The Differences Between Private And Federal Student Loans

Just about every young person going to college is staring down a tough reality: their future career is probably going to start in debt. College fees are incredibly …

Student Loan Debt

Just about every young person going to college is staring down a tough reality: their future career is probably going to start in debt. College fees are incredibly high in the US, before even taking into account the costs of residence and textbooks. Millions of young Americans take on student loans every year, which has led to a debt crisis that is guaranteed to be part of every political debate.

Over 44 million Americans owe $1.5 trillion in student debt. That number is significant even after you divide it – it translates to about $34 thousand per person. Unfortunately, the number is only growing, and if you’re about to start college, you are probably going to contribute to it.

As hard as you and your parents work, chances are you still won’t come close to covering the cost of tuition. Student loans are a necessary evil. Part of the problem is that figuring out the ins-and-outs of student loans is itself not all that easy. There are a number of different kinds of student loans, and the average high school graduate knows very little about them.

To help get you started in looking for the best student loans, we’re going to break down the differences between the two main types: federal and private.

The Basic Definitions

Understanding the basic definitions of these types of loans is easy. Private loans are provided by (generally) for-profit organizations, while federal loans are provided by the government. Most people understandably assume that going with a federal loan is the best option, considering that the government makes more allowances for people with student debt. However, there are advantages to going with a private loan.

We’ll start by looking at the pros and cons of federal student loans.

Federal Loans: The Good and The Bad

Federal student loans really are the intuitive option for the vast majority of students. There are a number of reasons for this:

  • fixed interest rates: no matter what happens in the markets, the interest rate remains the same until you are finished paying off your loan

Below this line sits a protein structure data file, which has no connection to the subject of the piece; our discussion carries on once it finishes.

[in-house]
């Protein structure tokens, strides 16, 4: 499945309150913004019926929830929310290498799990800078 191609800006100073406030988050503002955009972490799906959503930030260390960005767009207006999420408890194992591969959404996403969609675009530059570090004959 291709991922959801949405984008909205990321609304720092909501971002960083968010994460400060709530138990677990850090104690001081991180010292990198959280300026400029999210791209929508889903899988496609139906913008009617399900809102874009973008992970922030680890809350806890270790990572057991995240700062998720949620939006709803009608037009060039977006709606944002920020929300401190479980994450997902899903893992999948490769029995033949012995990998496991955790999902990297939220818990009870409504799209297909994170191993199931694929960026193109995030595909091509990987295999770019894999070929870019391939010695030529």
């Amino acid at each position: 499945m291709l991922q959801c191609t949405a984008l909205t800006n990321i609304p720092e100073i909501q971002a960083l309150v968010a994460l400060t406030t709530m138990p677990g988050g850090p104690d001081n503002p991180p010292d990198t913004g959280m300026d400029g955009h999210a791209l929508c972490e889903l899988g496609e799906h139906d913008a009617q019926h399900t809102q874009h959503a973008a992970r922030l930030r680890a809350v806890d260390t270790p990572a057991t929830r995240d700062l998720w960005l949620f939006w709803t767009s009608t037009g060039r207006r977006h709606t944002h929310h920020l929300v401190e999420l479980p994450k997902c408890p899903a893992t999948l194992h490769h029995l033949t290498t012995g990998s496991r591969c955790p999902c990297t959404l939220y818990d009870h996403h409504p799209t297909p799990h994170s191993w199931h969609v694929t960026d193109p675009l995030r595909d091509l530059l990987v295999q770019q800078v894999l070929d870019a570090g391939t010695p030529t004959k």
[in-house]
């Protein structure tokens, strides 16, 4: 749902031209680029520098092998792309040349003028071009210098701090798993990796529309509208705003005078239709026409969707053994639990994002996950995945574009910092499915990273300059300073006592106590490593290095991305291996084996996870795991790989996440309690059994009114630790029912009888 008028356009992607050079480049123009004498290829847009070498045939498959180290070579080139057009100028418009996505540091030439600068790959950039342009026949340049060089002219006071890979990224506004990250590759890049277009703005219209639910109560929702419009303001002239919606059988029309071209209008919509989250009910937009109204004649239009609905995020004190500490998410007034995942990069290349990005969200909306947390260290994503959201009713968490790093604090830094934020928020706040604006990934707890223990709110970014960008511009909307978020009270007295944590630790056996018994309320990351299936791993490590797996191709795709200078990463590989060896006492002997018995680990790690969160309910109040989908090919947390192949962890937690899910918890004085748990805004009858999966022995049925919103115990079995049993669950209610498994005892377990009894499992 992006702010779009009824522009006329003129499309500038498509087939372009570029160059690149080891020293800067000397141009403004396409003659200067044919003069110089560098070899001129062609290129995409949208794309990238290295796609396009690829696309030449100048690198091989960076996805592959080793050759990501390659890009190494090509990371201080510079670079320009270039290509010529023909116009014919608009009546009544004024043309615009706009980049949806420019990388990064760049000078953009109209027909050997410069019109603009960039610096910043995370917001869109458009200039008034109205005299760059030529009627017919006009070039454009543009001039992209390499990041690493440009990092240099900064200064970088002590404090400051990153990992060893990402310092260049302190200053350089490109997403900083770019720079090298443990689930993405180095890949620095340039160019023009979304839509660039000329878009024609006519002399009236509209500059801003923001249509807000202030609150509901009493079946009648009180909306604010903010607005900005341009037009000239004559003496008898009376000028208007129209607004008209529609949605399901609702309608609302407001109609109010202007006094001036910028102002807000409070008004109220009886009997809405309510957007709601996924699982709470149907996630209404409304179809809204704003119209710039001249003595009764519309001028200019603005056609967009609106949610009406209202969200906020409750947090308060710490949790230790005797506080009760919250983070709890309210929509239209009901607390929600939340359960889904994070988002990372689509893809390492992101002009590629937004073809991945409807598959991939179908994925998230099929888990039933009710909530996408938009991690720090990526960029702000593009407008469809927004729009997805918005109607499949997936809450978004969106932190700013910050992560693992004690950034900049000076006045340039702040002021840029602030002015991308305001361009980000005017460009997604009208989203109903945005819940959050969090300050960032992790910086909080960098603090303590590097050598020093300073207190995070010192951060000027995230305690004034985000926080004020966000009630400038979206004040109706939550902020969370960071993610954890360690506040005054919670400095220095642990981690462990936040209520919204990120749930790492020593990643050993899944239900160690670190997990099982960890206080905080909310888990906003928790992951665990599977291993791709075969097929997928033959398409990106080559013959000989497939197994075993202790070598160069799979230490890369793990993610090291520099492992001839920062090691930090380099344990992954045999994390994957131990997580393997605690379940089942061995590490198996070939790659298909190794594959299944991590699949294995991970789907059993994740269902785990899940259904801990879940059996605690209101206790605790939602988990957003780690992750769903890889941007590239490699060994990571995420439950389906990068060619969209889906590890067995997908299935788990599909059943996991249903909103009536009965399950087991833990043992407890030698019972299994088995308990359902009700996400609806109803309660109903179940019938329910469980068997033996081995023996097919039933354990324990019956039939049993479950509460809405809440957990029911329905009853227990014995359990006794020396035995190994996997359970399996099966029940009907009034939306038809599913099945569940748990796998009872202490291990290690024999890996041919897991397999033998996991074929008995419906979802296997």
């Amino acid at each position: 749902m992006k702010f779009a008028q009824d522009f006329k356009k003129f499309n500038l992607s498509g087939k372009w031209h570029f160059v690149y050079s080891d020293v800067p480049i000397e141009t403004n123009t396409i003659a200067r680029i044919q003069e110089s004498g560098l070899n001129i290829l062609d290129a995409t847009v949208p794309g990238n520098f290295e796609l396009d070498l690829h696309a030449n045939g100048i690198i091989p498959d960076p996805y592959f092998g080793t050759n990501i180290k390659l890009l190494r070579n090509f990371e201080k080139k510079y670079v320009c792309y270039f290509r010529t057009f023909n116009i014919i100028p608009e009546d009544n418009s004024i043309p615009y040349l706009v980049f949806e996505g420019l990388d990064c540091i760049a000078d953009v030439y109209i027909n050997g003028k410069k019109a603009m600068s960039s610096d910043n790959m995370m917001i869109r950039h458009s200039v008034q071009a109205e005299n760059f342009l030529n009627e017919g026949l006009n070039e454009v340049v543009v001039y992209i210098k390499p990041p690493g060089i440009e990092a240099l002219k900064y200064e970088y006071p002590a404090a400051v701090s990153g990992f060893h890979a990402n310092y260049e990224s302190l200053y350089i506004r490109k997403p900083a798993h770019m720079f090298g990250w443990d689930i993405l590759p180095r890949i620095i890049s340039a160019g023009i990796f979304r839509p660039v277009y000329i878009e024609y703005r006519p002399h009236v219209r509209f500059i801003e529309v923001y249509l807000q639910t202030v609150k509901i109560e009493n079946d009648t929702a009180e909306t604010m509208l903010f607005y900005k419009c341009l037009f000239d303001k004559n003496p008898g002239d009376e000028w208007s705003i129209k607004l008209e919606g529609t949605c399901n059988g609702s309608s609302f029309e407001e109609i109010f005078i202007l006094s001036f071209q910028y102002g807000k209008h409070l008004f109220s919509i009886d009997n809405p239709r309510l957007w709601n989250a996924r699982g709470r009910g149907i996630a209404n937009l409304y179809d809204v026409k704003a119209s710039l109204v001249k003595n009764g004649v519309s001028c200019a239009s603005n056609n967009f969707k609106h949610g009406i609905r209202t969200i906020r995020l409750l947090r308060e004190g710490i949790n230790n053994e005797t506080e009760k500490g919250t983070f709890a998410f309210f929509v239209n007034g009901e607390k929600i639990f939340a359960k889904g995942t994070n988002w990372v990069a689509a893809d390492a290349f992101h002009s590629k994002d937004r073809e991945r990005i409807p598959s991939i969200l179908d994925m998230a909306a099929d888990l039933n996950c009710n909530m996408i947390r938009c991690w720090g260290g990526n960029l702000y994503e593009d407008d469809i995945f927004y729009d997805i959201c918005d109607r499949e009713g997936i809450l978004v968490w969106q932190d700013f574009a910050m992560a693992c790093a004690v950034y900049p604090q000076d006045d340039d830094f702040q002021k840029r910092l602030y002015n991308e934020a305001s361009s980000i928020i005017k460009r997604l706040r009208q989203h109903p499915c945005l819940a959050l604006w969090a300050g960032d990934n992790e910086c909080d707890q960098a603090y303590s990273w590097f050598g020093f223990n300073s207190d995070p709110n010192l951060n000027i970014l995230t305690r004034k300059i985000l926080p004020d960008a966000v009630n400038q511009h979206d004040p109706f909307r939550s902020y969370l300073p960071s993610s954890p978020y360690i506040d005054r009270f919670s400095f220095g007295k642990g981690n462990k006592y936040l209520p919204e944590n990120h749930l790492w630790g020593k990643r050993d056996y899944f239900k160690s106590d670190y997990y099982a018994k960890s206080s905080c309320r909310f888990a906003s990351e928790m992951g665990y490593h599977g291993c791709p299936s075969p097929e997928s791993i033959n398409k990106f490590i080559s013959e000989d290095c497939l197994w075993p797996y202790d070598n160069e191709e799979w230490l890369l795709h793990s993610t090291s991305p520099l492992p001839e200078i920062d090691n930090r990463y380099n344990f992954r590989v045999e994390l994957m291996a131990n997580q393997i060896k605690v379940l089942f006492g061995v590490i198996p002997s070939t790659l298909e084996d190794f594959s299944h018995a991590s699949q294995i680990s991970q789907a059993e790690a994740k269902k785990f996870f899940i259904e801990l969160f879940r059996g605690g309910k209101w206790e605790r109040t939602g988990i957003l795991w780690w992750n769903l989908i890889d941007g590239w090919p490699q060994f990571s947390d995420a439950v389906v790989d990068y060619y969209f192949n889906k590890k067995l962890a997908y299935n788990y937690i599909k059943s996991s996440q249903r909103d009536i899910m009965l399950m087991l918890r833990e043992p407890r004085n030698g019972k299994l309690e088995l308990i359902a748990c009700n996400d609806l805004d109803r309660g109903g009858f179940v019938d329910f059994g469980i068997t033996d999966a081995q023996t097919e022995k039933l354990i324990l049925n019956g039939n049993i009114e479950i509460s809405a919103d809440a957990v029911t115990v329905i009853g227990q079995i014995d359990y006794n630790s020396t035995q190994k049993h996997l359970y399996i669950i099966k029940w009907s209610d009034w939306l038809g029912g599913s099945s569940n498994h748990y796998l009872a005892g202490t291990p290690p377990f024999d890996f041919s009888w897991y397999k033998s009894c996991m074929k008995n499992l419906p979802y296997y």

• income-driven repayment plans: if you cannot afford high repayments, the government will offer you a repayment plan that is adjusted to suit your income. This way, if you’re working in a low-income job, you won’t be forced to pay way more than you can afford
  • loan forgiveness: federal student loans are forgiven after a certain amount of time. The time frame depends on your earnings, but is generally between fifteen and twenty years.

Furthermore, if you have particular financial needs, you can get a subsidized federal student loan. These loans do not begin accruing interest until after you’ve graduated, unlike unsubsidized student loans. If you qualify for an unsubsidized student loan, this is the right option for you.

The main disadvantage of federal loans is that the amount offered is capped at a much lower amount than private loans, and a strong credit record does not help in any way. However, because federal student loans are usually the best option, about $1.4 trillion of the student debt is attributable to federal loans.

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So, if federal student loans have so many benefits, why would anyone choose private loans?

Private Loans: The Good and The Bad

Private student loans are generally provided by banks, credit unions, and non-federal companies. They come with higher interest rates that are not fixed, meaning your rate will depend on the market and your credit score. You cannot get subsidized private loans and there is no debt forgiveness. You cannot get an income-driven repayment plan either.